“God celebrated the first marriage. Thus the institution has for its originator the Creator of the universe. ‘Marriage is honorable’ (Hebrews 13:4); it was one of the first gifts of God to man, and it is one of the two institutions that, after the Fall, Adam brought with him beyond the gates of Paradise. When the divine principles are recognized and obeyed in this relation, marriage is a blessing; it guards the purity and happiness of the race, it provides for man’s social needs, it elevates the physical, the intellectual, and the moral nature.” (Ellen G. White, Patriarchs and Prophets (Washington, DC: Review and Herald, 1890), 46.)

“There is in itself no sin in eating and drinking, or in marrying and giving in marriage. It was lawful to marry in the time of Noah, and it is lawful to marry now, if that which is lawful is properly treated, and not carried to sinful excess.” (Ellen G. White, The Adventist Home (Hagerstown, MD: Review and Herald, 1952), 121.)

“God wants the home to be the happiest place on earth, the very symbol of the home in heaven. Bearing the marriage responsibilities in the home, linking their interests with Jesus Christ, leaning upon His arm and His assurance, husband and wife may share a happiness in this union that angels of God commend.” (Ellen G. White, The Adventist Home (Hagerstown, MD: Review and Herald, 1952), 102.)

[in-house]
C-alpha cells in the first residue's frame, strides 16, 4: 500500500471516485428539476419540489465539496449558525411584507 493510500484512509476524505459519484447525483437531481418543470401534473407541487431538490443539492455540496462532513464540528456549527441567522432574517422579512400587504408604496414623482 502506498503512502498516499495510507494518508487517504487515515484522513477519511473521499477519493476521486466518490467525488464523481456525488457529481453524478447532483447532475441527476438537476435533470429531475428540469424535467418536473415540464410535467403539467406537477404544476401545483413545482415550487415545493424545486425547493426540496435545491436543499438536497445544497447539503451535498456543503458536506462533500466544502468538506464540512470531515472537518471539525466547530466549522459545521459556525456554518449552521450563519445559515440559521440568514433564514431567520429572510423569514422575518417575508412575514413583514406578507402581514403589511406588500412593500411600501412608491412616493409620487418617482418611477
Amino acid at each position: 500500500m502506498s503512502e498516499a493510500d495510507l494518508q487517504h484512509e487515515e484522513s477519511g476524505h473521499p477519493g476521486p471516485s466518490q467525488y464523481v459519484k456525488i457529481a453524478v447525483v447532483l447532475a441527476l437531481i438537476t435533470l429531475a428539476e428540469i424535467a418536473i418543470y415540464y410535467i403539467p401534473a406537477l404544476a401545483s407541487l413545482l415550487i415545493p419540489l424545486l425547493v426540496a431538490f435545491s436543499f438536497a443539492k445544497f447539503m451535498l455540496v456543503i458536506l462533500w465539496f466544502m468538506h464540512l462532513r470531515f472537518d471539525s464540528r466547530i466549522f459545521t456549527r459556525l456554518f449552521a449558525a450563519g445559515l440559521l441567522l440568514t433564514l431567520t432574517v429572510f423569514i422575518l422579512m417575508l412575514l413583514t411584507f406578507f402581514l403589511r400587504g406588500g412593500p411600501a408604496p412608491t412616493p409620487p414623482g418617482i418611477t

“Marriage, a union for life, is a symbol of the union between Christ and His church.” (White, Testimonies for the Church 7:46.)

“In the youthful mind marriage is clothed with romance, and it is difficult to divest it of this feature, with which imagination covers it, and to impress the mind with a sense of the weighty responsibilities involved in the marriage vow. This vow links the destinies of the two individuals with bonds which naught but the hand of death should sever.

“Every marriage engagement should be carefully considered, for marriage is a step taken for life. Both the man and the woman should carefully consider whether they can cleave to each other through the vicissitudes of life as long as they both shall live.” (White, Adventist Home, 340.)

“Examine carefully to see if your married life would be happy or inharmonious and wretched. Let the questions be raised, Will this union help me heavenward? Will it increase my love for God? And will it enlarge my sphere of usefulness in this life? If these reflections present no drawback, then in the fear of God move forward.” (Ellen G. White, The Adventist Home (Hagerstown, MD: Review and Herald, 1952), 45.)

“One about to marry a wife should stop to consider candidly why he takes this step. Is his wife to be his helper, his companion, his equal, or will he pursue toward her such a course that she cannot have an eye single to the glory of God? Will he venture to give loose rein to his passions and see how much care and taxation he can subject his wife to without extinguishing life, or will he study the meaning of the words, ‘Whatsoever ye do, in word or deed, do all in the name of the Lord Jesus’?” (Ellen G. White, Testimonies on Sexual Behavior, 15.)